At the age of 48, Anthony Mark Caruso (“Papabear” to his friends and Survivor fans) is out to prove that life just gets better.
Caruso, from Freeport, N.Y., was the third contestant voted out on “Survivor: South Pacific,” which aired last fall. In his short time on the show, he made an indelible impression with his likable personality, determination to bust through the “older-and-openly-gay-contestant” stereotype, and touching memories of 9/11, told from the perspective of a member of the NYPD who was there.
Partnered for two years with “a great man,” the retired police detective, nurse, and father of a grown daughter has embraced his “reality spotlight” and uses it as an opportunity to project something sorely lacking among most reality personalities: positivity.
Fred: What have you been up to since Survivor: South Pacific aired?
Papabear: “Since I have been back, I have been involved in various charity events, which I really enjoy. I have also focused on physical fitness. When I was on the show, I really saw myself as an older man, and I don’t feel like an old man and do not want to project that image. As a retired cop, I want my health and my body to be as good as they can be. That is one thing I really took away from my appearance on the show.”
Fred: People in the “35 and up” crowd have called you (and other past contestants) “inspiring”. Do you feel society needs to be reminded that life is not over at 40?
Papabear: “I have received a lot of compliments from older people thanking me for making a presence through the show. I really like that I was able to touch them.”
Fred: Some past players have been pretty angry and bitter about being voted out early due to the age difference, but you seemed to remain upbeat and positive about your experience. Was that a conscious decision, or does it say more about your personality?
Papabear: “I am a gentleman. My partner told me to just be myself, so that is what I did. I have raised a daughter, I come from a strong Italian family, and I have learned that big boys don’t cry. You can’t take things personally and you have to remember this is a game. I really believe that the best person wins, regardless if they may rub you the wrong way. I like Sophie, and she deserved to win. She really is a nice person.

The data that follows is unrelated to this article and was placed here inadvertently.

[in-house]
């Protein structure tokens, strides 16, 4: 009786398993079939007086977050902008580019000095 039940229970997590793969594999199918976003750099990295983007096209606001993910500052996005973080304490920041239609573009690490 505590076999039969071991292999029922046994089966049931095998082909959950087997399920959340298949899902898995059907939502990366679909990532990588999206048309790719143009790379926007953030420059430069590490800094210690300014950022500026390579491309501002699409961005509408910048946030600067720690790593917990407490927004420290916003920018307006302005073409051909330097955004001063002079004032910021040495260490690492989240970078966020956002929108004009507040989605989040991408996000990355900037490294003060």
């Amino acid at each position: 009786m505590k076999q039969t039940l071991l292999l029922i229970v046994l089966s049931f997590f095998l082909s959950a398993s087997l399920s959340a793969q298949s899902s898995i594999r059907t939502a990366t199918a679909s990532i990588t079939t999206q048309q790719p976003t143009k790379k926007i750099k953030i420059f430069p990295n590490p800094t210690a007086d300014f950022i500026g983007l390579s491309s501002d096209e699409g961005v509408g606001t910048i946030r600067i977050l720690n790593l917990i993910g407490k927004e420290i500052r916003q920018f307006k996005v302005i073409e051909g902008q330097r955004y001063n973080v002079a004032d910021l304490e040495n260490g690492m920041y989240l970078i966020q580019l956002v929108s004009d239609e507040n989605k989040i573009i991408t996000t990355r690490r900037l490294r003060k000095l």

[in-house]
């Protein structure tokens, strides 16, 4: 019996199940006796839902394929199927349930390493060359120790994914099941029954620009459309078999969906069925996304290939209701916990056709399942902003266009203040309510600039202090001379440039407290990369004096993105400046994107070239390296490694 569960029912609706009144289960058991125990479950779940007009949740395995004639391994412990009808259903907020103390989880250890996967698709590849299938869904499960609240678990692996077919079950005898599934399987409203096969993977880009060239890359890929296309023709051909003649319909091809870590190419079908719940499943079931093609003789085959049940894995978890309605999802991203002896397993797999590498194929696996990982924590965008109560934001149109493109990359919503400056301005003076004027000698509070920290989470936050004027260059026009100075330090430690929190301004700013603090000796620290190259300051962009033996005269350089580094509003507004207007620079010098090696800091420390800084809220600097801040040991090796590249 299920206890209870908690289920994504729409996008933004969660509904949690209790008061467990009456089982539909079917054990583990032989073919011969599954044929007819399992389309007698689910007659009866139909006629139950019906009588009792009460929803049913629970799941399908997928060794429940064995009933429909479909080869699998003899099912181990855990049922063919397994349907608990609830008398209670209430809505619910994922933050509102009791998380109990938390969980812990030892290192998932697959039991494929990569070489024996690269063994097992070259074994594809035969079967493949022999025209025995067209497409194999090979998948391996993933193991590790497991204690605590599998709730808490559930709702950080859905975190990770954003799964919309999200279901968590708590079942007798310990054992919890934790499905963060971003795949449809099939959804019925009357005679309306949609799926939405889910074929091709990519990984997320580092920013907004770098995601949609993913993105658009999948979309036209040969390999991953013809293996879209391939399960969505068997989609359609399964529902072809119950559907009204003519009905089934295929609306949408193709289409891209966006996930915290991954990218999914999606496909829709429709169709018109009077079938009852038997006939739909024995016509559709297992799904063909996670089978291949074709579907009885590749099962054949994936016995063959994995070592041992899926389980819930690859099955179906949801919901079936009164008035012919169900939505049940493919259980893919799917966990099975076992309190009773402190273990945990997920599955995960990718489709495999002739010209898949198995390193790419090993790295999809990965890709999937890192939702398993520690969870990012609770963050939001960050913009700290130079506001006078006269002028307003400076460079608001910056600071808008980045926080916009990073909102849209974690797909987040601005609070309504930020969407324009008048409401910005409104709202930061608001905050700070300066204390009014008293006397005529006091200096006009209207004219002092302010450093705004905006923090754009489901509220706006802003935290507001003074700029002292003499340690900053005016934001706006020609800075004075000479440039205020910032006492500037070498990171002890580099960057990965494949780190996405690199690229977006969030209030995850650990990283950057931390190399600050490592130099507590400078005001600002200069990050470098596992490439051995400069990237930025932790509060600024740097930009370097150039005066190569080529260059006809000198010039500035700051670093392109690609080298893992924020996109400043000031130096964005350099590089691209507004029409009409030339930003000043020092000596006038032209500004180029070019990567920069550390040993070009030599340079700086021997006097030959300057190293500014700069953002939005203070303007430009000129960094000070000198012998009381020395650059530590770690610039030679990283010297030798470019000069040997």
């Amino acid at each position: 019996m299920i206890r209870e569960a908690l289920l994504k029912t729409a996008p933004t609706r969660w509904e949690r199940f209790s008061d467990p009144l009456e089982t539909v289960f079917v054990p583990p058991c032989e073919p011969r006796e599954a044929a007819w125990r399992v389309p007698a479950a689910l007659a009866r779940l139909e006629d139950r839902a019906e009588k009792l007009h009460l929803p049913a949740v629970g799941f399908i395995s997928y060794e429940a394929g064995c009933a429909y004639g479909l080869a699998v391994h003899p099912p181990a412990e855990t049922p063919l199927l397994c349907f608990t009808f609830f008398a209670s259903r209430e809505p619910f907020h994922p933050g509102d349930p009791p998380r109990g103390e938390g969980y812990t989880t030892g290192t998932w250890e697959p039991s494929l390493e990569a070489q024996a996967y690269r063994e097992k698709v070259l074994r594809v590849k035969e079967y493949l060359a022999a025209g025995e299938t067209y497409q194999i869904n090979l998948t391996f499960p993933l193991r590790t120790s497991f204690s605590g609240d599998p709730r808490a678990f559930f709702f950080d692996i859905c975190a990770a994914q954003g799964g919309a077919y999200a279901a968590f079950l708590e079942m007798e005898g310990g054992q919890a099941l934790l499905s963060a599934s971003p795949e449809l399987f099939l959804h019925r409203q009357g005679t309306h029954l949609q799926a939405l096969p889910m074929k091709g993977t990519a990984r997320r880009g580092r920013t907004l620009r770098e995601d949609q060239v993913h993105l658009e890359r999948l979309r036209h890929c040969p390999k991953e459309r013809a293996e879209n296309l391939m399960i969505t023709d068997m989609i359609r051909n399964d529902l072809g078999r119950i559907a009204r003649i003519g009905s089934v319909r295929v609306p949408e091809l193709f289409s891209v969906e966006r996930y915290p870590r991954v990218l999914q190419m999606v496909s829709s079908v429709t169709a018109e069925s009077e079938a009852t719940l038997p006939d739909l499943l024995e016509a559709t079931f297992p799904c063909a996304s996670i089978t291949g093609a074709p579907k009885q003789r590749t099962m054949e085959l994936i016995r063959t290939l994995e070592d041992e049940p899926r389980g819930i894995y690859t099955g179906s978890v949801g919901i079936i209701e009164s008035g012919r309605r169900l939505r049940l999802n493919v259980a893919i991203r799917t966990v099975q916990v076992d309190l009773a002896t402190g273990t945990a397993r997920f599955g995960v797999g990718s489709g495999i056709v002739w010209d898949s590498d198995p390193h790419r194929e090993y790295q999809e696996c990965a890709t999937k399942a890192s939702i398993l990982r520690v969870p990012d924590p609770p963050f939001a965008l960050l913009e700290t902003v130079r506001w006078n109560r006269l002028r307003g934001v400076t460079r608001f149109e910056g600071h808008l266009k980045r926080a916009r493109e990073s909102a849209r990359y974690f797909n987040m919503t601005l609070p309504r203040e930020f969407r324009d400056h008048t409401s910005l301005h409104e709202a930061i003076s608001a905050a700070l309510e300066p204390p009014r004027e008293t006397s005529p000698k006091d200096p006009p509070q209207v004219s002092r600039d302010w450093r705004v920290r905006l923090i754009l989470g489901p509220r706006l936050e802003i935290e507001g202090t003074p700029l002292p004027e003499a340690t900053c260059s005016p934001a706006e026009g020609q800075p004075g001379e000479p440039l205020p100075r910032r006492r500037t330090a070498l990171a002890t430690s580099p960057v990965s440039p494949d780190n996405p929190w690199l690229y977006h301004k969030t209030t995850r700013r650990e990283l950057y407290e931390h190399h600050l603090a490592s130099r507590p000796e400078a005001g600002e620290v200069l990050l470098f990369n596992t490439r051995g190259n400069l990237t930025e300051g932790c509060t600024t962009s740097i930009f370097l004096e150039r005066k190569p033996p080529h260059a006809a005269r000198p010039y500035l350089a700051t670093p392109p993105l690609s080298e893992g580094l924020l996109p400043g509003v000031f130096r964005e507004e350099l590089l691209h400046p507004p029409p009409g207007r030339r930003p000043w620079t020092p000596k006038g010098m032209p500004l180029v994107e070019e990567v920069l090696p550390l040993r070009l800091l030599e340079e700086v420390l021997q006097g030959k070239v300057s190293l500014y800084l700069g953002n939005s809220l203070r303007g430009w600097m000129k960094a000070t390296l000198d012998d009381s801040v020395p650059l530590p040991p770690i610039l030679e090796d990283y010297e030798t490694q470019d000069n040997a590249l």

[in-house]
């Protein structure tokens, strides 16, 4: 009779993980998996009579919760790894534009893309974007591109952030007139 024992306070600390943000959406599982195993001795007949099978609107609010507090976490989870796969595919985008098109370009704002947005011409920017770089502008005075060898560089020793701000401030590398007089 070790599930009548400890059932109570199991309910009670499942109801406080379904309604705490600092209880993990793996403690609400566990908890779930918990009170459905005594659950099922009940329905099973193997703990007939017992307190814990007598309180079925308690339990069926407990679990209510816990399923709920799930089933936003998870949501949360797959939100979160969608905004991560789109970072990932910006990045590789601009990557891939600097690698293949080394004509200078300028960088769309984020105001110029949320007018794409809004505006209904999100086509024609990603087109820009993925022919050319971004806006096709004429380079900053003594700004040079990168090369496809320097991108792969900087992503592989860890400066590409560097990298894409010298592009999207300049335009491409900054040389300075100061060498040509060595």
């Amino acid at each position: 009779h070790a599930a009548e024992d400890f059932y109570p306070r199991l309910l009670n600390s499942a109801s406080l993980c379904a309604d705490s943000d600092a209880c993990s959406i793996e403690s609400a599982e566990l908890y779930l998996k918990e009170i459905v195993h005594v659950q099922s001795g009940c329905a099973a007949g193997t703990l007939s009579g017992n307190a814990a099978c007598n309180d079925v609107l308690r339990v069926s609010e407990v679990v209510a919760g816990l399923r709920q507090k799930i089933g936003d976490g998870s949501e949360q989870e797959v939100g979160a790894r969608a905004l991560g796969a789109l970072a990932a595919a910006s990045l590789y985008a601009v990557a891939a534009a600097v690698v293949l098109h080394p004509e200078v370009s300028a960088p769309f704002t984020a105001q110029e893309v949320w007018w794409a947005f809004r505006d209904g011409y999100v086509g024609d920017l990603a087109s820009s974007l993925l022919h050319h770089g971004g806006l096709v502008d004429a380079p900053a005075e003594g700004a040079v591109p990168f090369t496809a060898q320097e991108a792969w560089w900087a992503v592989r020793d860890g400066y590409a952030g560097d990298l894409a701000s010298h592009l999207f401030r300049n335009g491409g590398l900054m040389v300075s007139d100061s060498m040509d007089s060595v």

“I try to always be a loving, fun guy. I wake up happy; that is just how I am. Disappointments come in life, and you just have to reflect on it and push through.”
Fred: You have become somewhat of an icon in the bear community for showing the world a different type of ‘gay man’ than the stereotypes many people still carry. Do you think it is important for people to see a wider?
Papabear: “I have guys see me and thank me, and I love that. A gay man can really be any type of person. You can be just a regular Joe, be into sports, whatever. I hope that is what I projected by being on the show. I am
just an everyday guy who was lucky enough to be chosen for Survivor.
“I actually get a lot of positive feedback from the heterosexual community as well about how I portrayed myself on the show.”
Fred: You sometimes get pretty emotional when you talk about your experience with the police force during 9/11. What have you carried away from that experience?
Papabear: “I was a detective, and I spent five years in the city morgue. That is where I was assigned to work during 9/11 (and the aftermath). I was involved with identifying victims and notifying families, and I did that from September until March. I was amazed by the brotherhood, including the police, the fire departments, everyone. People worked their butts off to allow families to receive closure and give their loved ones a final resting place. What I took away from that was that we are all one. We, as humans, can get through anything as long as we work as a team.”